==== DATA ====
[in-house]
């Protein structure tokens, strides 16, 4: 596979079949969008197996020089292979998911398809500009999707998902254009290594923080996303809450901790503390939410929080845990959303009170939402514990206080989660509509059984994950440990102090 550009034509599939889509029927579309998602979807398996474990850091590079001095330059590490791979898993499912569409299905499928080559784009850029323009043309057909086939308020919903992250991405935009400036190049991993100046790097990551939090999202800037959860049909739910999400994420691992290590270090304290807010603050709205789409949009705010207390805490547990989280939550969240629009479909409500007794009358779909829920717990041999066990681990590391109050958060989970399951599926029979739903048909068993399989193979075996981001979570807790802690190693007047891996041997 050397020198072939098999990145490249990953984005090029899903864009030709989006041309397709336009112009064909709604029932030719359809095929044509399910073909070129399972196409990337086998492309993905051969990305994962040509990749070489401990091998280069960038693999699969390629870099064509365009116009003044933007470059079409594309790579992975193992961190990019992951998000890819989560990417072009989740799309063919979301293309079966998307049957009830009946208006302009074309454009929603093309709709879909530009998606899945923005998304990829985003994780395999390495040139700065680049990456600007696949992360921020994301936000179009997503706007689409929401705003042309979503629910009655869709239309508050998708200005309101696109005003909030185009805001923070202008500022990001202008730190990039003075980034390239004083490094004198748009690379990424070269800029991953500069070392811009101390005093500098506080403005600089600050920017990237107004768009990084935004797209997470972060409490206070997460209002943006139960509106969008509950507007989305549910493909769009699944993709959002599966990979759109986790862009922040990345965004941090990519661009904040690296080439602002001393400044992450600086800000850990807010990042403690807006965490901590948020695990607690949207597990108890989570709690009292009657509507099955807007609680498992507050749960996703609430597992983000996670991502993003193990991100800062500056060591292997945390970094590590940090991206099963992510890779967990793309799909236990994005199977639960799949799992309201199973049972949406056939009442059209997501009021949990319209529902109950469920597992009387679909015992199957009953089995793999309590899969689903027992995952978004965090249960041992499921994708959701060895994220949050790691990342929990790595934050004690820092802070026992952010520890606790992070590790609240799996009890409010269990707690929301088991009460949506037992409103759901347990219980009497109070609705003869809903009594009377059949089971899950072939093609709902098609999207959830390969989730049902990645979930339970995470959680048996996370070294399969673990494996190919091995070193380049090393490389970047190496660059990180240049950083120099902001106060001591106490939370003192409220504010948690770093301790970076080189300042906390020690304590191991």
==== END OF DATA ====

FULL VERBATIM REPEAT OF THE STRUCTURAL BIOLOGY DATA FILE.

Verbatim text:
[in-house]
């Protein structure tokens, strides 16, 4: 596979079949969008197996020089292979998911398809500009999707998902254009290594923080996303809450901790503390939410929080845990959303009170939402514990206080989660509509059984994950440990102090 550009034509599939889509029927579309998602979807398996474990850091590079001095330059590490791979898993499912569409299905499928080559784009850029323009043309057909086939308020919903992250991405935009400036190049991993100046790097990551939090999202800037959860049909739910999400994420691992290590270090304290807010603050709205789409949009705010207390805490547990989280939550969240629009479909409500007794009358779909829920717990041999066990681990590391109050958060989970399951599926029979739903048909068993399989193979075996981001979570807790802690190693007047891996041997 050397020198072939098999990145490249990953984005090029899903864009030709989006041309397709336009112009064909709604029932030719359809095929044509399910073909070129399972196409990337086998492309993905051969990305994962040509990749070489401990091998280069960038693999699969390629870099064509365009116009003044933007470059079409594309790579992975193992961190990019992951998000890819989560990417072009989740799309063919979301293309079966998307049957009830009946208006302009074309454009929603093309709709879909530009998606899945923005998304990829985003994780395999390495040139700065680049990456600007696949992360921020994301936000179009997503706007689409929401705003042309979503629910009655869709239309508050998708200005309101696109005003909030185009805001923070202008500022990001202008730190990039003075980034390239004083490094004198748009690379990424070269800029991953500069070392811009101390005093500098506080403005600089600050920017990237107004768009990084935004797209997470972060409490206070997460209002943006139960509106969008509950507007989305549910493909769009699944993709959002599966990979759109986790862009922040990345965004941090990519661009904040690296080439602002001393400044992450600086800000850990807010990042403690807006965490901590948020695990607690949207597990108890989570709690009292009657509507099955807007609680498992507050749960996703609430597992983000996670991502993003193990991100800062500056060591292997945390970094590590940090991206099963992510890779967990793309799909236990994005199977639960799949799992309201199973049972949406056939009442059209997501009021949990319209529902109950469920597992009387679909015992199957009953089995793999309590899969689903027992995952978004965090249960041992499921994708959701060895994220949050790691990342929990790595934050004690820092802070026992952010520890606790992070590790609240799996009890409010269990707690929301088991009460949506037992409103759901347990219980009497109070609705003869809903009594009377059949089971899950072939093609709902098609999207959830390969989730049902990645979930339970995470959680048996996370070294399969673990494996190919091995070193380049090393490389970047190496660059990180240049950083120099902001106060001591106490939370003192409220504010948690770093301790970076080189300042906390020690304590191991």